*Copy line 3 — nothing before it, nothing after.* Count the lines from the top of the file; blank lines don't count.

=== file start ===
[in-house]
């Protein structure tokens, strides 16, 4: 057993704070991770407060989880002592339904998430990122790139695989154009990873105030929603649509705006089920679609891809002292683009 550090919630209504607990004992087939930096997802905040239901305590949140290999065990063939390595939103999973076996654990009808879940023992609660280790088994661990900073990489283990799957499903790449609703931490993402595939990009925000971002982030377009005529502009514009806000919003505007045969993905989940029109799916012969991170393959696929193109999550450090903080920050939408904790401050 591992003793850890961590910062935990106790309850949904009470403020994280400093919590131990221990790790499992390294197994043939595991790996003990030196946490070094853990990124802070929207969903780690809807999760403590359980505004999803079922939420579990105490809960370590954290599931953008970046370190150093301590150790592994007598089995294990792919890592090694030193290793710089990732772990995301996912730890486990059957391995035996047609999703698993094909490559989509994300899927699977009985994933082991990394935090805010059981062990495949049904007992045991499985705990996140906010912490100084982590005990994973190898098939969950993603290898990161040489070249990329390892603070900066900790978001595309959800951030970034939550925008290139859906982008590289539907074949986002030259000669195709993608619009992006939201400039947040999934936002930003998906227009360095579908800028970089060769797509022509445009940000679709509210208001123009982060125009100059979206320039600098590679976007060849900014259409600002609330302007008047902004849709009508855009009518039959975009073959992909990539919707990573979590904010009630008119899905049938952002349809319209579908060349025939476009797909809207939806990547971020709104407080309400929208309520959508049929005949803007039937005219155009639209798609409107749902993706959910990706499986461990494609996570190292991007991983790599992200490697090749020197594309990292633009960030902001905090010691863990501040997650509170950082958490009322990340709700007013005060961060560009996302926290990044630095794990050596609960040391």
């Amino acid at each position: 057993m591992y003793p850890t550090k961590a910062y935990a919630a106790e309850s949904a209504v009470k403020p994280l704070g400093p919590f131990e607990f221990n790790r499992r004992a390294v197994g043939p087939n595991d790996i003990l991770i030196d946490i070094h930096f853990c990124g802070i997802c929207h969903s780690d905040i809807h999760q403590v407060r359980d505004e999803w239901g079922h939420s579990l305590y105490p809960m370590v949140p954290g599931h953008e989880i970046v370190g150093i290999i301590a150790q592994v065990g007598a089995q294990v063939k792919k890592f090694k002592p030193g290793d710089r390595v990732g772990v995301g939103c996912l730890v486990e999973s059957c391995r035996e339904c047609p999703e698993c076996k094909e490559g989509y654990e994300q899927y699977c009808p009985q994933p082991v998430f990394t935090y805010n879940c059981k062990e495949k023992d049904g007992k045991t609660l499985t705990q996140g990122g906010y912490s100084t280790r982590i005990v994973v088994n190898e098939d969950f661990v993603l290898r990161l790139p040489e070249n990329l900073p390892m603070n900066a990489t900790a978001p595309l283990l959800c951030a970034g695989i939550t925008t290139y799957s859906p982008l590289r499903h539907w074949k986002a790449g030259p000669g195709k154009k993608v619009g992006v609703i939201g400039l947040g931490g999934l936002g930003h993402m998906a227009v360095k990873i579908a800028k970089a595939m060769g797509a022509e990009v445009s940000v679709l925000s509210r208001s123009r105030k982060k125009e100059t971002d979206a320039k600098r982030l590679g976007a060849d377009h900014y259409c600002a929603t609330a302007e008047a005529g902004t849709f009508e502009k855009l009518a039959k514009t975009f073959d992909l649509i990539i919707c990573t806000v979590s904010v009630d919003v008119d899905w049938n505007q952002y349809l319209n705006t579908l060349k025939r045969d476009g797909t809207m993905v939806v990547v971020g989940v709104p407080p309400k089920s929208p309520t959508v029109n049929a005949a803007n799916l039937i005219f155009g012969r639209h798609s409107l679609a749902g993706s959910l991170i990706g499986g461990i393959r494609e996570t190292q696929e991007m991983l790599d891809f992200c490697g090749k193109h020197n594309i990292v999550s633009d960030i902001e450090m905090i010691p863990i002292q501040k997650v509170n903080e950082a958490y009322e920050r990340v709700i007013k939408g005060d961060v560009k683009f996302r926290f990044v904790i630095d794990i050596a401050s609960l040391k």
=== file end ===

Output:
């Amino acid at each position: 057993m591992y003793p850890t550090k961590a910062y935990a919630a106790e309850s949904a209504v009470k403020p994280l704070g400093p919590f131990e607990f221990n790790r499992r004992a390294v197994g043939p087939n595991d790996i003990l991770i030196d946490i070094h930096f853990c990124g802070i997802c929207h969903s780690d905040i809807h999760q403590v407060r359980d505004e999803w239901g079922h939420s579990l305590y105490p809960m370590v949140p954290g599931h953008e989880i970046v370190g150093i290999i301590a150790q592994v065990g007598a089995q294990v063939k792919k890592f090694k002592p030193g290793d710089r390595v990732g772990v995301g939103c996912l730890v486990e999973s059957c391995r035996e339904c047609p999703e698993c076996k094909e490559g989509y654990e994300q899927y699977c009808p009985q994933p082991v998430f990394t935090y805010n879940c059981k062990e495949k023992d049904g007992k045991t609660l499985t705990q996140g990122g906010y912490s100084t280790r982590i005990v994973v088994n190898e098939d969950f661990v993603l290898r990161l790139p040489e070249n990329l900073p390892m603070n900066a990489t900790a978001p595309l283990l959800c951030a970034g695989i939550t925008t290139y799957s859906p982008l590289r499903h539907w074949k986002a790449g030259p000669g195709k154009k993608v619009g992006v609703i939201g400039l947040g931490g999934l936002g930003h993402m998906a227009v360095k990873i579908a800028k970089a595939m060769g797509a022509e990009v445009s940000v679709l925000s509210r208001s123009r105030k982060k125009e100059t971002d979206a320039k600098r982030l590679g976007a060849d377009h900014y259409c600002a929603t609330a302007e008047a005529g902004t849709f009508e502009k855009l009518a039959k514009t975009f073959d992909l649509i990539i919707c990573t806000v979590s904010v009630d919003v008119d899905w049938n505007q952002y349809l319209n705006t579908l060349k025939r045969d476009g797909t809207m993905v939806v990547v971020g989940v709104p407080p309400k089920s929208p309520t959508v029109n049929a005949a803007n799916l039937i005219f155009g012969r639209h798609s409107l679609a749902g993706s959910l991170i990706g499986g461990i393959r494609e996570t190292q696929e991007m991983l790599d891809f992200c490697g090749k193109h020197n594309i990292v999550s633009d960030i902001e450090m905090i010691p863990i002292q501040k997650v509170n903080e950082a958490y009322e920050r990340v709700i007013k939408g005060d961060v560009k683009f996302r926290f990044v904790i630095d794990i050596a401050s609960l040391k």